Ball State student competes against professionals, wins international honor
Topics: College of Architecture and Planning, Immersive Learning
August 20, 2008
Winning an international award against landscape architecture practitioners and professional educators shows that Ball State University's immersive learning initiatives are preparing students for the real world.
Landscape architecture student Daniel O'Brian of Wolcottville earned top honors in the Integrating Habitats international competition in Portland, Ore., for his entry "Integrating Habitat_Creating Captivation."
The competition asked multidisciplinary teams to design and integrate developments in one of three scenarios: existing waterways, trees and wildlife habitats. The competition featured teams of student and professional architects, landscape architects, urban planners and biologists.O'Brian, who admits to gravitating toward the outdoors and sustainable design, became interested in the competition after a field trip to the Pacific Northwest and touring eco-friendly community developments. After the trek, his professors, Les Smith and Meg Calkins, launched a design competition using the Integrating Habitats competition as a guide. By winning the class competition, O'Brian's project was selected as an entry for the national competition.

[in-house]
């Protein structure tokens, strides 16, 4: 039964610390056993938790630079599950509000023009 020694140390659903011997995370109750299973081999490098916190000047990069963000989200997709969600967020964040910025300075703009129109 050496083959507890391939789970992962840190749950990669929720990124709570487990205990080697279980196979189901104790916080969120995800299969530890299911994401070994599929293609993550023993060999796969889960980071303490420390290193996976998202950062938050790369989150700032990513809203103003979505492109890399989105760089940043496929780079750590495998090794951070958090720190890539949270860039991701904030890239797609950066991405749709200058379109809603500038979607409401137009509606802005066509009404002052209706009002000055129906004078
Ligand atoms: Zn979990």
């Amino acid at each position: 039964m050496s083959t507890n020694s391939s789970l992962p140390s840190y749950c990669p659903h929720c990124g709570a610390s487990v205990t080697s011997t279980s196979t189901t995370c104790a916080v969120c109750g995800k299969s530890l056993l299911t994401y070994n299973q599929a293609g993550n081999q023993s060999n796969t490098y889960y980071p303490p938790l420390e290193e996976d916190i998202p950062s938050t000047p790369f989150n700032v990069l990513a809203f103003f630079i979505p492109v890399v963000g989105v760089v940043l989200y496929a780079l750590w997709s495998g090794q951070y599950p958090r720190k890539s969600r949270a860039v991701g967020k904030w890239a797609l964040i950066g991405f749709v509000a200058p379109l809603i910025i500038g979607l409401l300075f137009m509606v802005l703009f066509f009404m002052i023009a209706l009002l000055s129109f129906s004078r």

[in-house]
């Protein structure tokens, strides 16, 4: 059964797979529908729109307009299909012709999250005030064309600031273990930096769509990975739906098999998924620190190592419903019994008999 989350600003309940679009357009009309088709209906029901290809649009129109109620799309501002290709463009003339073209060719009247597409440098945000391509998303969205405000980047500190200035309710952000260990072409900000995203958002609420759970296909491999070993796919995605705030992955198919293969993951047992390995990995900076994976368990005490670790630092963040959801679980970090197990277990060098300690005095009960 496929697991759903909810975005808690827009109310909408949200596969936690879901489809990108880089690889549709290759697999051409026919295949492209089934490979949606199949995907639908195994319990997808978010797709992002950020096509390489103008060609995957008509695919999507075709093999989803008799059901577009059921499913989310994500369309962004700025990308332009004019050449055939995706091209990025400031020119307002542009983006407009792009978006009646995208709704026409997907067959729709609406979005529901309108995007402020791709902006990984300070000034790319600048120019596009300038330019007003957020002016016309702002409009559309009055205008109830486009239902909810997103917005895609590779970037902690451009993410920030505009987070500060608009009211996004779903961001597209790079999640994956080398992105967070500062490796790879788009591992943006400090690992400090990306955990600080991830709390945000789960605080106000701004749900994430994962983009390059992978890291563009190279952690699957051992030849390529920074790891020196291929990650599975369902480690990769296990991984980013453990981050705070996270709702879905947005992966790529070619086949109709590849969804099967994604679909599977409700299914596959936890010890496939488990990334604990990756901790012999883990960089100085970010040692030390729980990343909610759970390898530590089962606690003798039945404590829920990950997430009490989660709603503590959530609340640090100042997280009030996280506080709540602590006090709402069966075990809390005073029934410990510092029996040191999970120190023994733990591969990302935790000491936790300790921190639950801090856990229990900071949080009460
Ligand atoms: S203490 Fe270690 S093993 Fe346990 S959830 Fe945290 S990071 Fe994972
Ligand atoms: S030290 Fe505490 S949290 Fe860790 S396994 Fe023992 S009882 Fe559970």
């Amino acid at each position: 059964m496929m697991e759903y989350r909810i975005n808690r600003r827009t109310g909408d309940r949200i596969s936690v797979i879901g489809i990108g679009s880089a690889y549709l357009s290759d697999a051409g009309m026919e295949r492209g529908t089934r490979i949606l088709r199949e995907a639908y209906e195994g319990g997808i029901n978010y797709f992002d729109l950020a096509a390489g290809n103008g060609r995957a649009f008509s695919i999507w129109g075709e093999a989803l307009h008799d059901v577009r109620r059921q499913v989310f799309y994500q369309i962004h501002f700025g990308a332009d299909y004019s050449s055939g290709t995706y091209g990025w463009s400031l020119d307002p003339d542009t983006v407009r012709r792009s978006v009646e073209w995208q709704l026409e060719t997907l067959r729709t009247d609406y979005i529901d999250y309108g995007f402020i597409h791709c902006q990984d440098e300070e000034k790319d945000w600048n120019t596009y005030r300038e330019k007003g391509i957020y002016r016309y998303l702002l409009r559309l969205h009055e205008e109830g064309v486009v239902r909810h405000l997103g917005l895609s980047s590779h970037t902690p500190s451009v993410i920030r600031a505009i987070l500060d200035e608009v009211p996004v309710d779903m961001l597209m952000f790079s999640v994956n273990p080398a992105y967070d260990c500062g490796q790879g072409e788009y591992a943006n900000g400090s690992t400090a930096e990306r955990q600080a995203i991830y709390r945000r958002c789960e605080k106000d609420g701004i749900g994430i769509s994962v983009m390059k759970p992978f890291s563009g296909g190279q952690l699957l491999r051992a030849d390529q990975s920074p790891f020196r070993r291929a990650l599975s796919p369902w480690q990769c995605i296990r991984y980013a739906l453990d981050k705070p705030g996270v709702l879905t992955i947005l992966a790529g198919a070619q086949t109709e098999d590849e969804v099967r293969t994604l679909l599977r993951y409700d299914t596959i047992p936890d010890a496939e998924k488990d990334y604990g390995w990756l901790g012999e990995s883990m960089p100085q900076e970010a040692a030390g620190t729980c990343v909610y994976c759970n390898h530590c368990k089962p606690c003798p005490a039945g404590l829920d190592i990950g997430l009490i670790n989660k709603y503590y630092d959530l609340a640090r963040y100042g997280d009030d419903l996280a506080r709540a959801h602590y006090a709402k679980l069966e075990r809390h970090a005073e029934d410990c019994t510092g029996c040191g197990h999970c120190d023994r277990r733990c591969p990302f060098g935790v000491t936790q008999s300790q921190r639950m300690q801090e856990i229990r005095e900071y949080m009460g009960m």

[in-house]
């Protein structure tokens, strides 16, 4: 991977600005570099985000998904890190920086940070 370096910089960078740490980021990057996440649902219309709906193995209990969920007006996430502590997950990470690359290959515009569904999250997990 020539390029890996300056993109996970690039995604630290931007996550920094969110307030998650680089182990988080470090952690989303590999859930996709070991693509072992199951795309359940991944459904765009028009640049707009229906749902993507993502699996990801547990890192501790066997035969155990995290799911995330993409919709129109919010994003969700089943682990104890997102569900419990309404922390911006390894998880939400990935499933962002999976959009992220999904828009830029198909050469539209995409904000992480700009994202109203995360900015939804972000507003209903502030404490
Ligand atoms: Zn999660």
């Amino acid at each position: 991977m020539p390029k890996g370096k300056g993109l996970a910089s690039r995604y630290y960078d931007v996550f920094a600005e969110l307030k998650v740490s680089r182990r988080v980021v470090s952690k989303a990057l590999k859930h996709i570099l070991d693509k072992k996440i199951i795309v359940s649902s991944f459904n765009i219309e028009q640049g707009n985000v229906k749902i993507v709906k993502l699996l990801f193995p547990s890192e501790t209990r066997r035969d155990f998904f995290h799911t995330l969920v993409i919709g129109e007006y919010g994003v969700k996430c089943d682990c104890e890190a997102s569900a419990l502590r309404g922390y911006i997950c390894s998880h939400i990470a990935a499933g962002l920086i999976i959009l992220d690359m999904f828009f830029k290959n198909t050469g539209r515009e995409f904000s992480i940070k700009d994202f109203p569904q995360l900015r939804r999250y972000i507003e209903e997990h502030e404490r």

"I used all the sketches, notes and photos from our tour of the Pacific Northwest for inspiration for my design," said O'Brian, who collected $500 as part of his winnings. "Knowing that Ball State's landscape architecture program is ranked nationally and that I represented Ball State well in this competition was a great honor."
O'Brian's top honor affirms the strategic direction in which Ball State is headed. Getting students out of the classroom and into real-world settings has long been a precedent, said Michel Mounayar, associate dean of the College of Architecture and Planning.
"It is wonderful to see one of our students win an international sustainability and green design competition against practitioners and professional educators," he said. "Honors like this tell me that our students and faculty are doing some amazing work, and we're able to compete on an international scale."
The video featuring O'Brian's winning entry can be seen at the competition's Web site and selecting "Category 1 Winner."